The shipbreaking industry at Alang in Gujarat witnessed a 12 per cent drop in business during the just-ended fiscal 2017-18, as a two-year-old ship recycling policy struggled to infuse fresh life in to a sector that is increasingly being challenged by competition from neighbouring Pakistan and Bangladesh.
In 2017-18, a total of 253 ships weighing over 24.33 lakh Light Displacement Tonnage (LDT) beached at the shores of Alang that houses one of the world’s largest ship recycling yard. This is 12 per cent less compared to the 259 ships and 27.75 lakh LDT that was broken, reveals data from the Gujarat Maritime Board (GMB), the state’s nodal agency that controls all shipbreaking activities at the yard in Bhavnagar district.
The business at Alang is nowhere close to the highs witnessed in 2011-12 when a record 414 ships with 38.56 lakh LDT were broken at this yard having about 170 dedicated plots for shipbreaking activity. In the last seven years between 2011 and 2017, the tonnage of ships broken at the yard annually has fallen by 37 per cent.
While Ajay Bhadoo, CEO of GMB did not answer calls or messages, a senior official from GMB told The Indian Express on conditions of anonymity that “not a single new player has entered Alang” in the last two years after the new ship-recycling policy took effect. “Only 130 of the 154 plots at Alang are currently occupied. Others are still lying empty,” the official added.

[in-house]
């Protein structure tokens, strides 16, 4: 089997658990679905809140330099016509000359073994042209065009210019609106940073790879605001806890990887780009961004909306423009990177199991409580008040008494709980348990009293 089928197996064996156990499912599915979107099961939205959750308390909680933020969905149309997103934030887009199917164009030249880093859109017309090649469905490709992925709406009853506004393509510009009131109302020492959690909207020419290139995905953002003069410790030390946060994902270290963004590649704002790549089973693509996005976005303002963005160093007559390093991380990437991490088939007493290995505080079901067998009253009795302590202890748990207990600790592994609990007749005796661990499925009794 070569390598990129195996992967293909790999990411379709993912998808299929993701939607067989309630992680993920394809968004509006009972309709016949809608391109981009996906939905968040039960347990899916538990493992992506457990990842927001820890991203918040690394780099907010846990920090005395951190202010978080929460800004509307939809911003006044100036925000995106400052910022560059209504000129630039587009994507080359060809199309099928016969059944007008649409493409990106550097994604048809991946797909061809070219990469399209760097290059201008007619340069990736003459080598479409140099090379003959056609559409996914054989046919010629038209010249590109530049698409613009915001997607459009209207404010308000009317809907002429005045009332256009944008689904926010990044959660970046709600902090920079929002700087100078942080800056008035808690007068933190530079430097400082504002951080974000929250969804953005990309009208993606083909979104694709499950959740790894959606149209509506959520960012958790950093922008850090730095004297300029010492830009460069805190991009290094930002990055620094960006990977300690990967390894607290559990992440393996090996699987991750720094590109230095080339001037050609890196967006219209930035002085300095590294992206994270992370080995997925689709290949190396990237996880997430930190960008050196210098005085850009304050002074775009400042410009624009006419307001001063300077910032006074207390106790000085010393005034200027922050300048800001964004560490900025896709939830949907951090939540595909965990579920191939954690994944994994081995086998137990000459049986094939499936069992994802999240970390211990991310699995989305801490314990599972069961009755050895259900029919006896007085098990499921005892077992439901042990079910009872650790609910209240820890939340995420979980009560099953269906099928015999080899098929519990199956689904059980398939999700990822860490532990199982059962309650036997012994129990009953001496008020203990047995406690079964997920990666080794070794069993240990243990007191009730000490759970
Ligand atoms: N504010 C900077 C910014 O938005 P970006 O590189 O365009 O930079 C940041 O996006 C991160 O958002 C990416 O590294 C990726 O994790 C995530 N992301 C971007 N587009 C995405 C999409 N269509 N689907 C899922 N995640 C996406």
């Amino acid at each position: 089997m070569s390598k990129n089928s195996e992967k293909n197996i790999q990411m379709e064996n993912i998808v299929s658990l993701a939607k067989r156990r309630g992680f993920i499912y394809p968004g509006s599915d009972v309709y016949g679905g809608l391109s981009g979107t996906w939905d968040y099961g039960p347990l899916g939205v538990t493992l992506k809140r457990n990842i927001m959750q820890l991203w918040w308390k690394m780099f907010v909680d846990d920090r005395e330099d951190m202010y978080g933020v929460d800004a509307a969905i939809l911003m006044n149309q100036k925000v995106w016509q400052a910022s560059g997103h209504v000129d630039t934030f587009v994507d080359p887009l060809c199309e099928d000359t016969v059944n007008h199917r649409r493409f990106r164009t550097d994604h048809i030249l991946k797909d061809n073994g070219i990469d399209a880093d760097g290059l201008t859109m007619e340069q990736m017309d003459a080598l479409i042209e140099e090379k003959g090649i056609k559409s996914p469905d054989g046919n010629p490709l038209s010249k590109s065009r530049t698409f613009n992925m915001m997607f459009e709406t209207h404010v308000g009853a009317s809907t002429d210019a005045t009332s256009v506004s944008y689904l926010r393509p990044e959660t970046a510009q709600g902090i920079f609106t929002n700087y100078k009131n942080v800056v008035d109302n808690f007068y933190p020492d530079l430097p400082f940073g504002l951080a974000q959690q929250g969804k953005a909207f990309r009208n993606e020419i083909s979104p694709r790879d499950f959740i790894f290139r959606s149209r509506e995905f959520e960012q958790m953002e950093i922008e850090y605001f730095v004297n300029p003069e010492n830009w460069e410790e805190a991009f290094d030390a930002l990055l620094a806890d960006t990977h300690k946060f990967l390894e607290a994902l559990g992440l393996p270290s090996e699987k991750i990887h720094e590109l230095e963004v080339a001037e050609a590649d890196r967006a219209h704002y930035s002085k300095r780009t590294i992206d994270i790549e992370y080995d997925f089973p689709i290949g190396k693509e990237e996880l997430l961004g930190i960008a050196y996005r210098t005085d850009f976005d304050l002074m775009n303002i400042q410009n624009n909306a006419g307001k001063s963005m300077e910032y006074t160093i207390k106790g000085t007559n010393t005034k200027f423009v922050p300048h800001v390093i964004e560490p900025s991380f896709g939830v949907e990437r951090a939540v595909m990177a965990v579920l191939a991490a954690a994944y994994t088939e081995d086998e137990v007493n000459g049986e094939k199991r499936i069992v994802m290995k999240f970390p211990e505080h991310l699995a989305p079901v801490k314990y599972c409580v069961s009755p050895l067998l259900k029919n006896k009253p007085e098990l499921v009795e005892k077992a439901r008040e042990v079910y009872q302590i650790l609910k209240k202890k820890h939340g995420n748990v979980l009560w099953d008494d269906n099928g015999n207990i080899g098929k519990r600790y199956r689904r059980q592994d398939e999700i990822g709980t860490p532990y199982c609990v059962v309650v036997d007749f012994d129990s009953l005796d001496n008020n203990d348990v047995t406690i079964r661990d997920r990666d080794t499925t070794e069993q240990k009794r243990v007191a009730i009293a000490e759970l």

Ship-breakers feel that their counterparts in Bangladesh and Pakistan are able to pay more and the new ship-recycling policy introduced by the Gujarat government in January 2016 has not been able to attract new players to the sector. “The demand of the ships is more in Bangladesh and Pakistan compared to India. The main source of steel for both of them is end-of-life ships. The ship-breakers in Bangladesh and Pakistan are able to pay USD 20 more for every tonne. Indian ship-breakers are able to offer about $420-430 per tonne in the international market, while they offer about USD 450-460 for the same ship and so the ship owners divert their ships to the neigbouring countries,” said Haresh Parmar, a ship-breaker at Alang and the honorary joint secretary of Ship Recycling Industries Association (SRIA), a body of ship recyclers.
Secondly, the demand from construction sector for recycled steel in India is low this year,” Parmar added. Ship-breakers at Alang also feel that despite the state government bringing in a ship recycling policy in January 2016, hardly new players have entered the ship-breaking business. “The new policy has attracted hardly any new players and the banks have also tightened their lending and not giving finance. Who will want to enter the ship-breaking business in such a scenario,” Parmar remarked.
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